President Peter Maurer UNGA 2021: International Humanitarian Law – Enhancing Monitoring, Improving Compliance

Excellencies, ladies and gentlemen,

This year I have visited ICRC operations in Afghanistan, the Central African Republic, Mozambique, Syria, and Yemen, among others.

Unique contexts but the same equation: when wars are fought in violation of the law, without mercy or humanity, the humanitarian impacts are enormous.
Not confined to loss of life or injury, protracted wars are damaging entire social systems, essential services and economies.

Parties to some conflicts continue to flout the most basic rules of international humanitarian law on a scale that is cause for global alarm. Foriegn Minister Le Drian and Commissioner Lenarcic ln have well-articulated this in their introduction.

While serious violations of IHL can hardly be denied in a hyper-connected and data-driven world, national and international level responses often seem scarce, uncoordinated and inadequate.

The ICRC therefore appreciates the efforts led by France, Germany and the European Union to strengthen accountability and respect for IHL through the Humanitarian Call for Action.

The ICRC’s experience as a frontline humanitarian actor tells us that accountability and penalties are not the only drivers for ensuring respect for the law. Respect is enhanced when laws become part of a strong normative framework and are thoroughly implemented on the battlefield.

Compliance with IHL can and does regularly occur; and the ICRC sees the positive humanitarian impact that results when the law is respected.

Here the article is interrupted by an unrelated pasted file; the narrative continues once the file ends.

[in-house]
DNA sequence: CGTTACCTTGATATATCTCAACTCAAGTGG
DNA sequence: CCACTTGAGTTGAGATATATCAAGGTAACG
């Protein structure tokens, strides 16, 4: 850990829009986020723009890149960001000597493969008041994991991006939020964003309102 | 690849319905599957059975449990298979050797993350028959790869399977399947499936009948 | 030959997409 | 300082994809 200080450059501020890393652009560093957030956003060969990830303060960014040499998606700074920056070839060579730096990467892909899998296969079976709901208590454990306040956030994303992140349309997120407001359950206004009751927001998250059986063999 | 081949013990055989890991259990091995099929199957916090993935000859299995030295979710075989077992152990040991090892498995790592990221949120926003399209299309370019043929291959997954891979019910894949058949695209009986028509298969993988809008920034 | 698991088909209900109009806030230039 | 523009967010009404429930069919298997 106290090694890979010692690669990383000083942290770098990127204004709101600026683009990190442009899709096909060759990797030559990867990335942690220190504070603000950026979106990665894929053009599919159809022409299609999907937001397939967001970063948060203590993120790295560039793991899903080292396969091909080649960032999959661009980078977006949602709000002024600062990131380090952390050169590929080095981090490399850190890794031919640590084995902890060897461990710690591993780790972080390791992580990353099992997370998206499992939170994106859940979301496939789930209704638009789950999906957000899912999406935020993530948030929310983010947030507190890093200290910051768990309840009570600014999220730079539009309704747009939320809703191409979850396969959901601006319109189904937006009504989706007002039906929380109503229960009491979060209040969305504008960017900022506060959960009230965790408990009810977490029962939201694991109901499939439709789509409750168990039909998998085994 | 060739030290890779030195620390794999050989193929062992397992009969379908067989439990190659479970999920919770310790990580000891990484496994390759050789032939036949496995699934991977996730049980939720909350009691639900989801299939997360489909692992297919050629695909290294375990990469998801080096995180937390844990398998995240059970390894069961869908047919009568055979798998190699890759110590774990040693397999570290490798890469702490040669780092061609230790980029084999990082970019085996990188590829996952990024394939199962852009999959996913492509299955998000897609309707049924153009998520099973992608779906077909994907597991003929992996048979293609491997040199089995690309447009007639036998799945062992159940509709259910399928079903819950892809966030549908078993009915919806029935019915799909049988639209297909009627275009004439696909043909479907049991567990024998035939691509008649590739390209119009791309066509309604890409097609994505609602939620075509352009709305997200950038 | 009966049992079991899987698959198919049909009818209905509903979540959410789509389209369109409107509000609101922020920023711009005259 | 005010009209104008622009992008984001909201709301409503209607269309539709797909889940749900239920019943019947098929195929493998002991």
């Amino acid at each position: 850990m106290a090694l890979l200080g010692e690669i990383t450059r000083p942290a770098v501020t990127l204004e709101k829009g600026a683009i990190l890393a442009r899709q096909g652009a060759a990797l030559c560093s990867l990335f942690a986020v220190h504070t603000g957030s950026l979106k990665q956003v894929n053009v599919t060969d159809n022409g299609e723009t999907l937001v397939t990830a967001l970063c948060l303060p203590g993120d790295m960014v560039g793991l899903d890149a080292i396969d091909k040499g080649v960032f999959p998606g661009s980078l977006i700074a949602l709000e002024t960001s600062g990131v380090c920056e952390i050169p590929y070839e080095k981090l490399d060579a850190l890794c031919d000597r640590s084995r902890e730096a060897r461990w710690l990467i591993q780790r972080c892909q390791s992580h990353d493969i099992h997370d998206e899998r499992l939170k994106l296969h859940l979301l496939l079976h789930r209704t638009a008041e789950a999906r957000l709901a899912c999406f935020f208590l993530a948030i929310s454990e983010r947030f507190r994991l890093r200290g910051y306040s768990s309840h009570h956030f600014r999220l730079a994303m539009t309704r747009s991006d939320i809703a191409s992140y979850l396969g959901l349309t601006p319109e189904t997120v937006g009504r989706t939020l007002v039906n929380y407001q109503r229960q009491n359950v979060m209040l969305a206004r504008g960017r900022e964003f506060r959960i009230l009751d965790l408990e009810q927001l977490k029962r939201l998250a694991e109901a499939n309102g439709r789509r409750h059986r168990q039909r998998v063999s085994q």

More than 70 years after their adoption, the Geneva Conventions enjoy universal ratification, and constant progress is made towards their integration into domestic law and military doctrine, even if much more must still be done. Every day, armed forces implement IHL to reduce war’s cost to humanity. For many, respect for the rules is a matter of professional identity and core values.

The ICRC is mandated to reach all parties to the conflict – bilaterally and confidentially – to ensure that those responsible for the conduct of their subordinates respond to allegations of violations.

A core part of ICRC’s operational work is to listen to those affected by conflict, to inform the responsible party of any possible IHL violations, and to urge corrective action in response.

Recognizing the complexities of conflicts and realities of the battlefield, today I bring five areas of focus where States can enhance respect for IHL.

Firstly: the starting point for States is to ‘bring IHL home’ as we say in the Red Cross Red Crescent movement. This includes ratifying or acceding to IHL treaties; integrating IHL into domestic law; and incorporating IHL obligations into military training and doctrine.

It also means conducting effective domestic investigations into incidents involving potential IHL violations when they occur. To assist States with investigating violations of IHL, the ICRC, with the Geneva Academy of International Humanitarian Law and Human Rights, has produced the first document at the international level on the subject.

Proper investigations undertaken by States at the domestic level are an essential tool for ensuring compliance with IHL and are a form of accountability to a State’s own population, to the victims of violations as well as to the international community.

Secondly, the increasing trend towards alliances in conflict is an untapped potential for States, be they extending or receiving support, to use their influence to protect victims of conflict.

As States retreat from direct involvement in extraterritorial conflicts – preferring to support other actors instead – and as armed groups fragment, it is becoming increasingly difficult to attribute responsibility for violations and insist on corrective measures.